The knowledge and experience were not the same as you have now, and that just wouldn’t be possible as we learn and grow every day. So, the knowledge and experience that we have right now will be more than we had yesterday, but less than we will have tomorrow.
Our feelings and emotions at the time were a response to the situation and all that was happening around us. It’s not something that we have complete control over, yet these feelings and emotions guide our actions.
The input from other people around us at the time of any event in our lives, also has a huge persuasion on our decisions, whether we realise it or not.
We take advice, or we are influenced by others in other ways. Sometimes we aren’t even aware that others are having such a strong influence over our behaviours, and therefore out of our conscious control.
I am not saying that we are not responsible for our past actions or inactions, but I am saying that your decisions arise through collating many sources of information that are present at any point in time, and from this information and from the way you interpret the situation, influences your decision and consequent action or inaction.
This information may be flawed, or misinterpreted, and this may have led you to choosing a path you would later regret.
The story that you are telling yourself about your past will be from only one perspective – the one you choose to believe.
If you take a step back, with the knowledge and experience you have now, along with a calm state of mind, and look at the situation as though it wasn’t you it has happened to, then you may interpret it differently.
You may see that a young child or adult was misled by others or confused through lack of understanding and knowledge. You may see someone who was ignorant of other peoples’ emotions and had a mindset that the world revolved around them – which, by the way, is a normal youthful view of the world.
You may see that it wasn’t just you in the wrong, but others who really should have known better.
Perhaps your memory of the event is completely one-sided? Perhaps you have only focused in on the part that you played and omitted the part that others or your environment played?
Perhaps you have overlooked poor behaviour in others. It’s always easier to forgive others than it is ourselves.
We must, however, learn to forgive ourselves, just as much as we forgive others.
Think about it. If your friend came to you and retold the story of your regretful situation, as if it had happened to them, what questions would you ask them? What more would you want to know before you gave advice or cast your own judgement on the situation? Would your feelings towards them change, or would you be able to find forgiveness for them?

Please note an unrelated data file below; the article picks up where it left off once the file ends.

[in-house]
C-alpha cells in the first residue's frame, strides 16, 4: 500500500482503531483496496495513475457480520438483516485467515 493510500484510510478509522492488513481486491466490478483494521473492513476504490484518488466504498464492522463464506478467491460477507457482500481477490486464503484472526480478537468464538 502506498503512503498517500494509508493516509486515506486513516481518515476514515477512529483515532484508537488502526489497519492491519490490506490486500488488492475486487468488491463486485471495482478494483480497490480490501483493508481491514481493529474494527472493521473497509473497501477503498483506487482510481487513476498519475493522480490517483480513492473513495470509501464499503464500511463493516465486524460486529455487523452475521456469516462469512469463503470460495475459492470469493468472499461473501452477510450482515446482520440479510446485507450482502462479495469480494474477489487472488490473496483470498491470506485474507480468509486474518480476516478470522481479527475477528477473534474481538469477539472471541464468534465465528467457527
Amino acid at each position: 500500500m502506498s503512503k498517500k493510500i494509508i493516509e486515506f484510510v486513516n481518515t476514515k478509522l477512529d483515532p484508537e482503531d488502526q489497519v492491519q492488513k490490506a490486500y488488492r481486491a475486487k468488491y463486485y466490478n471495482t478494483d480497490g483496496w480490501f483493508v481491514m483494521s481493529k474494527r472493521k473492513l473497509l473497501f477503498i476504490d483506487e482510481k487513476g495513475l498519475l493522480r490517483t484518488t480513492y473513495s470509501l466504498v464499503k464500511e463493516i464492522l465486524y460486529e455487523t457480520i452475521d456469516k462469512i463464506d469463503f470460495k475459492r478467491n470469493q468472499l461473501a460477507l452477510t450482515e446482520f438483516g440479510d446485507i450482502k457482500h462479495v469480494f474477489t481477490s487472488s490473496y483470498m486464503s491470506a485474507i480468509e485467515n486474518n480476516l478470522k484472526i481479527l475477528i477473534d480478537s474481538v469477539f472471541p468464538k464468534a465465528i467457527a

You are not the same person as you were previously. You can’t be. We all change and grow, like I have already mentioned. You cannot judge the situation from the past in the same light as you did then.
Often, when we look back at our regrets, we really don’t see the impact of them clearly – we are just focused on the negative event.
Your life has been so much more than this. There have been positive situations that have arisen throughout your life, and many of these would never have happened had that regretful situation never have taken place.
Quite often we are so blinded by the strong emotion of regret that we fail to realise just how much we have learned and changed for the better because of it.
For example, you may regret a failed relationship, but this has given you the chance to walk away from a relationship that was not happy and allows you the freedom to find a new partner who will love you for who you are.
You may regret that your children don’t have that traditional family unit, but let’s face it, most modern families are blended, with many tiers going on, and they work just as well. It’s much better for children to be around love and happiness rather than anger and bitterness.
It’s also important to remind yourself that you have done your best. You have made the choices and decisions based on the information and experience that you have had to hand. You, just like anyone else in that situation, did your best to choose your actions wisely, and if you feel that you did not, and you knew that at the time, then you have learned your lesson and now it’s time for forgiveness. Afterall, no one is perfect and every single person on this planet makes mistakes.
It’s time to retell this story of regret. It’s time to find forgiveness for your younger, less knowing self. It’s time to realise that you can’t change the past, but you can learn from it and leave it behind you, so that you can make the future even better.
It’s time to let go of regret.
That’s all for this episode.
My aim to reach out and inspire as many women as possible, so I would love it if you could help me by spreading the word!
Remember to hop over to clarityjunction.com where you will find out more about our membership for women who want more from life.
Thanks for listening.
Bye for now and keep being awesome!